Michigan is currently in the middle of the biggest Covid-19 spike in the U.S.  But, why?

Before we get to the why.  Let's look at Michigan's numbers compared to the rest of the United States.  The stats below are for the week ending Sunday, April 4th and are provided by Reuters Graphics.

New Covid-19 Cases one week total (per 100,000 residents)

  1. Michigan: 452.5
  2. New Jersey: 343.9
  3. New York: 280.2
  4. Puerto Rico: 248.5
  5. Connecticut: 245.3
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A New York Times report and map shows a large spike in the Thumb centered on Huron and Sanalac Counites

You can see how far Michigan is ahead of the state with the second most cases.  To further put this into prospective, the U.S. average is 136.1 (per 100k) total Covid-19 cases that same week.  Michigan also has the most residents per capita hospitalized due to Covid-19.

WWMT points out that cases have increased over 600% over the last 6 weeks.  So, what is really going on here?

There are many factors in play here that have created the 'perfect storm' for a Covid spike.  The four major factors below are not listed in order of importance.

#1 Covid fatigue.  There's not a person on the planet that isn't sick of wearing a mask, social distancing and all of the other CDC recommendations to keep us safe.  That is leading to some people being far less diligent.

#2 New variants.  There are quite a few new variants currently circulating around the U.S.  There is a concern that the "Michigan variant" is more contagious than others.  There is no data to show if that new variant is more or less dangerous or lethal.  However, it does seem to spread at a much faster rate.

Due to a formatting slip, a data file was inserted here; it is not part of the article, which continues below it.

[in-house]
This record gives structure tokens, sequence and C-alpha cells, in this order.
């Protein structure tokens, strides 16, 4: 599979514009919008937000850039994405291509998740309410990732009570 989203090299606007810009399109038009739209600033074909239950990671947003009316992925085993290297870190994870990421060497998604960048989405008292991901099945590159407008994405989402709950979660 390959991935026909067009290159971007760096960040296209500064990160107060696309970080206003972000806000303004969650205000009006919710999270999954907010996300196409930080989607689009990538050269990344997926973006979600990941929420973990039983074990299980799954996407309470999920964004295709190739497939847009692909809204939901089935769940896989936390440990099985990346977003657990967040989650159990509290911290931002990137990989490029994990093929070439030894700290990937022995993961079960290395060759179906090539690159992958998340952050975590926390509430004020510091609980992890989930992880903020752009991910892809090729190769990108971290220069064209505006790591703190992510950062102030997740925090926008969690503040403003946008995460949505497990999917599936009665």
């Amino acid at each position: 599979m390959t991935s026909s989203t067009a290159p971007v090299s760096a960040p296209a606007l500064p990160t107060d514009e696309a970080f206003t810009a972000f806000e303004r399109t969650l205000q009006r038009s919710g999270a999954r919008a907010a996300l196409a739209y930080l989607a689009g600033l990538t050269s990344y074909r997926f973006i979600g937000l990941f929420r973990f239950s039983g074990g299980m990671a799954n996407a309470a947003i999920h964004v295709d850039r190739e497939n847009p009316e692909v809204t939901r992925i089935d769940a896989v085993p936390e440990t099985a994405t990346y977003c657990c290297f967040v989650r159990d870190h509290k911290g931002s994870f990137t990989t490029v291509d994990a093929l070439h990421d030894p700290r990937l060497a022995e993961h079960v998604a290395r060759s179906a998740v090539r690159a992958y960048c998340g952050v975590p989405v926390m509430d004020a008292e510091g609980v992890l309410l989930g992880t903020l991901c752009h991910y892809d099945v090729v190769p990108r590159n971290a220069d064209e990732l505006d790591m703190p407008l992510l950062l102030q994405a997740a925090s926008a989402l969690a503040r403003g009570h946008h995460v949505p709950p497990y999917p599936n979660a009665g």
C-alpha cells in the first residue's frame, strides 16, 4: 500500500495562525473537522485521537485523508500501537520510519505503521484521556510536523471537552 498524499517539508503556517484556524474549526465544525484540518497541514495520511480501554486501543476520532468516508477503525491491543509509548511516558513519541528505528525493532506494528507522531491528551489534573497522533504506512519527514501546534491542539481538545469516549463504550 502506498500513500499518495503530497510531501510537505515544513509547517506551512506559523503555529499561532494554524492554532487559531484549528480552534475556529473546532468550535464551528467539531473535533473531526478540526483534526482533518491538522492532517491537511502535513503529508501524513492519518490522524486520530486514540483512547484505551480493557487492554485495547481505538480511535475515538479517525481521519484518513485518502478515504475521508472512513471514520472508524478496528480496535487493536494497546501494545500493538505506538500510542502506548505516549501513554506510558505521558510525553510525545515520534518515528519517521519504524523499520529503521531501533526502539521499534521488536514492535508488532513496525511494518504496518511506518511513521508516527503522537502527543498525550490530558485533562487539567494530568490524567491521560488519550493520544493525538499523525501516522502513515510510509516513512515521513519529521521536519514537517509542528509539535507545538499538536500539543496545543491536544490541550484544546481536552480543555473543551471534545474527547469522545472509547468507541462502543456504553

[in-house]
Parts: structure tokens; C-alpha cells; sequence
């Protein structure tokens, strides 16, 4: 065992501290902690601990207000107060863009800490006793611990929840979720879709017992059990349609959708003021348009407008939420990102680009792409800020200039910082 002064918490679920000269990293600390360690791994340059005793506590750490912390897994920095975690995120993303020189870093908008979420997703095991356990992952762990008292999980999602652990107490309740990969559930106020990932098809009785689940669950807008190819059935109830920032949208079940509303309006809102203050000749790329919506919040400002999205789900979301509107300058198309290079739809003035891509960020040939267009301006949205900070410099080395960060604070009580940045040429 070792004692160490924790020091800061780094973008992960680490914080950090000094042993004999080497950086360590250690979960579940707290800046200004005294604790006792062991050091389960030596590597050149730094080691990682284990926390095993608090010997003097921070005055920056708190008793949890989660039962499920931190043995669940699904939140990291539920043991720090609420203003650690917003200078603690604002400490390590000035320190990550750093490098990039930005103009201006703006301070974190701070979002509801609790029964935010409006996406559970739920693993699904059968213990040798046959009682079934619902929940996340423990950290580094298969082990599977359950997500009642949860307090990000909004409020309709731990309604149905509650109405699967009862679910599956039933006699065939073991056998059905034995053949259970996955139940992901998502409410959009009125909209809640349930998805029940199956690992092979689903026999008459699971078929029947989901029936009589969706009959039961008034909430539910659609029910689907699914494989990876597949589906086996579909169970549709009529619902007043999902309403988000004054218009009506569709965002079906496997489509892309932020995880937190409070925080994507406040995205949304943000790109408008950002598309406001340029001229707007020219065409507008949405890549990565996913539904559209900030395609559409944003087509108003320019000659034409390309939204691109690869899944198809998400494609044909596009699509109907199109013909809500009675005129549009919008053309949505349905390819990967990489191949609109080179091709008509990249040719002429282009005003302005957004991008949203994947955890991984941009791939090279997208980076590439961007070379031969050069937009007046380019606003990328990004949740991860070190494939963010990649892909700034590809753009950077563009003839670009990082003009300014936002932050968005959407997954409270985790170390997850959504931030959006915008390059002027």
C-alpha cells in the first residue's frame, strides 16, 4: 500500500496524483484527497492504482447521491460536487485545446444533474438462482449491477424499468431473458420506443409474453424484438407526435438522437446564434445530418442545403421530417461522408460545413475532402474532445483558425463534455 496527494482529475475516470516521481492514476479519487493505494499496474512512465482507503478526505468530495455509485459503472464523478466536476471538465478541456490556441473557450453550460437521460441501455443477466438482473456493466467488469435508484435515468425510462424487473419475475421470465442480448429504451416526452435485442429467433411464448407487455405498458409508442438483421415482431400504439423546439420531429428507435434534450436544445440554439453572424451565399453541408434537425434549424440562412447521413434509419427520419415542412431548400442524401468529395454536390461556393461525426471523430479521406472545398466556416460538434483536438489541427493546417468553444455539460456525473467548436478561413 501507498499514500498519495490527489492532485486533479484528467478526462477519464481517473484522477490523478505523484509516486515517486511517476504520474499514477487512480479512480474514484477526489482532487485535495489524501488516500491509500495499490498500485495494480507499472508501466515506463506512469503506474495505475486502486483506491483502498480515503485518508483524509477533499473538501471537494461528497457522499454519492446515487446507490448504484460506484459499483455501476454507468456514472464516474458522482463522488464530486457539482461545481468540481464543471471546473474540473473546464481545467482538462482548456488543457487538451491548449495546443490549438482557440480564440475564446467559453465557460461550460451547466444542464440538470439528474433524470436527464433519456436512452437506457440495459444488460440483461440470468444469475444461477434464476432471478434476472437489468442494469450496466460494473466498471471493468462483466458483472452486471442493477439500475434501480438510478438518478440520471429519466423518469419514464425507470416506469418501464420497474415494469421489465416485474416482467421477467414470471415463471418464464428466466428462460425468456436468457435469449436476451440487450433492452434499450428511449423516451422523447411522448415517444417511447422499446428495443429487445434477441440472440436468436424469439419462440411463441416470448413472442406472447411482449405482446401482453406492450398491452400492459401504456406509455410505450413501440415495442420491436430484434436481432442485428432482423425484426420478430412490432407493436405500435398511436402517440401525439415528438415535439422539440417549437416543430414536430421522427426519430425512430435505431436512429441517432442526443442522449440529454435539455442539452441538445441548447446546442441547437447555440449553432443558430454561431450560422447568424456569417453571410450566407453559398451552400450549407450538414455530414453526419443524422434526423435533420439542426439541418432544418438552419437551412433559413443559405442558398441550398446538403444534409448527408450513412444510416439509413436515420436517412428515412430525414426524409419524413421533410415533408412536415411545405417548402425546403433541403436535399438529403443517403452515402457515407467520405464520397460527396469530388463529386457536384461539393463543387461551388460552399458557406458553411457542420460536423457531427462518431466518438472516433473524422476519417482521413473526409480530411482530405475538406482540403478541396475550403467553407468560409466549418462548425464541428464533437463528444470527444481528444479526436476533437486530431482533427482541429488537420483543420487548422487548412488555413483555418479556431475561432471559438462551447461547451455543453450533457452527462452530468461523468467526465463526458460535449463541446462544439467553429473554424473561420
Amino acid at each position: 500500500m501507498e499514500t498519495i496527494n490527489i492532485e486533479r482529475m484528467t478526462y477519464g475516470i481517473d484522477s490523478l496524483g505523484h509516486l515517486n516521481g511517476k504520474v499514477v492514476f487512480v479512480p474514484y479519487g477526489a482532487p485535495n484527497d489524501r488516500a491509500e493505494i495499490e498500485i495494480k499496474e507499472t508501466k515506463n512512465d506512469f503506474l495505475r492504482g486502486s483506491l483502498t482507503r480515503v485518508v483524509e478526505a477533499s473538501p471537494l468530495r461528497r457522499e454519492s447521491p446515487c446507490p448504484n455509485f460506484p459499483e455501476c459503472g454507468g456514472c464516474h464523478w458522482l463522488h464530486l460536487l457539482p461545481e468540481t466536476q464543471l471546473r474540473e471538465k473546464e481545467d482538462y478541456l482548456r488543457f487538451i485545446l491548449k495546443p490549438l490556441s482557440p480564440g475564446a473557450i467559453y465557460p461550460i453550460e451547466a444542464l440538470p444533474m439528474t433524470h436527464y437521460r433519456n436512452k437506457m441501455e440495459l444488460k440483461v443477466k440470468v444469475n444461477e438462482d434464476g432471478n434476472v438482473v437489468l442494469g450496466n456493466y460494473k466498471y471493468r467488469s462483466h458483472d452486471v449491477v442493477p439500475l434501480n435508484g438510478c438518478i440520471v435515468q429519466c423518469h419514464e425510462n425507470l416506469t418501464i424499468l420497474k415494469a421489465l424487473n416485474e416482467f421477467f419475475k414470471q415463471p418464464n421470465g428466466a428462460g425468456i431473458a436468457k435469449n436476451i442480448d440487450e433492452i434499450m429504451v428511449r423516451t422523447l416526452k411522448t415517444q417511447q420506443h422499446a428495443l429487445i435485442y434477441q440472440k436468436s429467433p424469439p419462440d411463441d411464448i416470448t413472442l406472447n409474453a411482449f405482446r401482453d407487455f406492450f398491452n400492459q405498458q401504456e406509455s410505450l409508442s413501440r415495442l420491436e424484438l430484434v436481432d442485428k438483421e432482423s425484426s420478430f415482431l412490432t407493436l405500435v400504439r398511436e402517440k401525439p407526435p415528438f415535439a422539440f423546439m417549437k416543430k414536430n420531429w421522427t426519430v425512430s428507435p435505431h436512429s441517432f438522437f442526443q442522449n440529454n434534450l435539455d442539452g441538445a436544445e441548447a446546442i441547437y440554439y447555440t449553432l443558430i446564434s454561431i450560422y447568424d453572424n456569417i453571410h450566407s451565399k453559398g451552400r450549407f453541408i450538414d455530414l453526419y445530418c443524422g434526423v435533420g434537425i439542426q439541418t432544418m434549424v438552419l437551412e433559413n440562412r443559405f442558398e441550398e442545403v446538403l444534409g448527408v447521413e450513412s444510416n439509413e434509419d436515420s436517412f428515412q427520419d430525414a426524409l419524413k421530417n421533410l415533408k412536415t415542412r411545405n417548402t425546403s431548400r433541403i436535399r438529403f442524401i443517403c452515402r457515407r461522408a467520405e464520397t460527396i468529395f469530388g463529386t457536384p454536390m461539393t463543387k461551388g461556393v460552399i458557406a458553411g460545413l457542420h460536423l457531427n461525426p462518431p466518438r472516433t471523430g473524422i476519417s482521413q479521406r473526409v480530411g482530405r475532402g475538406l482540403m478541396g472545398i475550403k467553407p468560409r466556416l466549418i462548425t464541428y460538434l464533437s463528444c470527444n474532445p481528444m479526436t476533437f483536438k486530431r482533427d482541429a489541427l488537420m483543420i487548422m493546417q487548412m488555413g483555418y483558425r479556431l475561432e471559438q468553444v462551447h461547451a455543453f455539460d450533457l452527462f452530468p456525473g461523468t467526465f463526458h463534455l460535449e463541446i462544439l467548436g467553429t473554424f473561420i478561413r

#3 Misinformation.  The World Health Organization (WHO) and the Centers for Disease Control and Prevention (CDC) have both given recommendations on how to prevent the spread of Covid-19 which include wearing masks, not gathering in groups and social distancing just to name a few.  Measures like wearing a mask has become a hot button political issue instead of the simple life saving measure that it actually is.  Many credible sources and studies have show that wearing a mask and social distancing dramatical decrease the spread of this virus.

#4 Vaccines.  I realize that seems counter intuitive.  However, the news of multiple vaccines being used all over the world may have lulled many people into the feeling that this pandemic is over.  The fact is, we still should follow CDC guidelines to prevent the spread of this virus.  Doctor Ashley Drews, medical director of infection prevent and control at Houston Methodist said that we need to vaccinate between 70-90% of the population before we have any hope for her immunity.

According to Reuters Graphics, As of April 4th, 2021, 32.6% of the U.S. has received their first vaccination shot while 19% are fully vaccinated.  Meanwhile 31.6% of Michigan residents have received their first shot and 19.5% are fully vaccinated.

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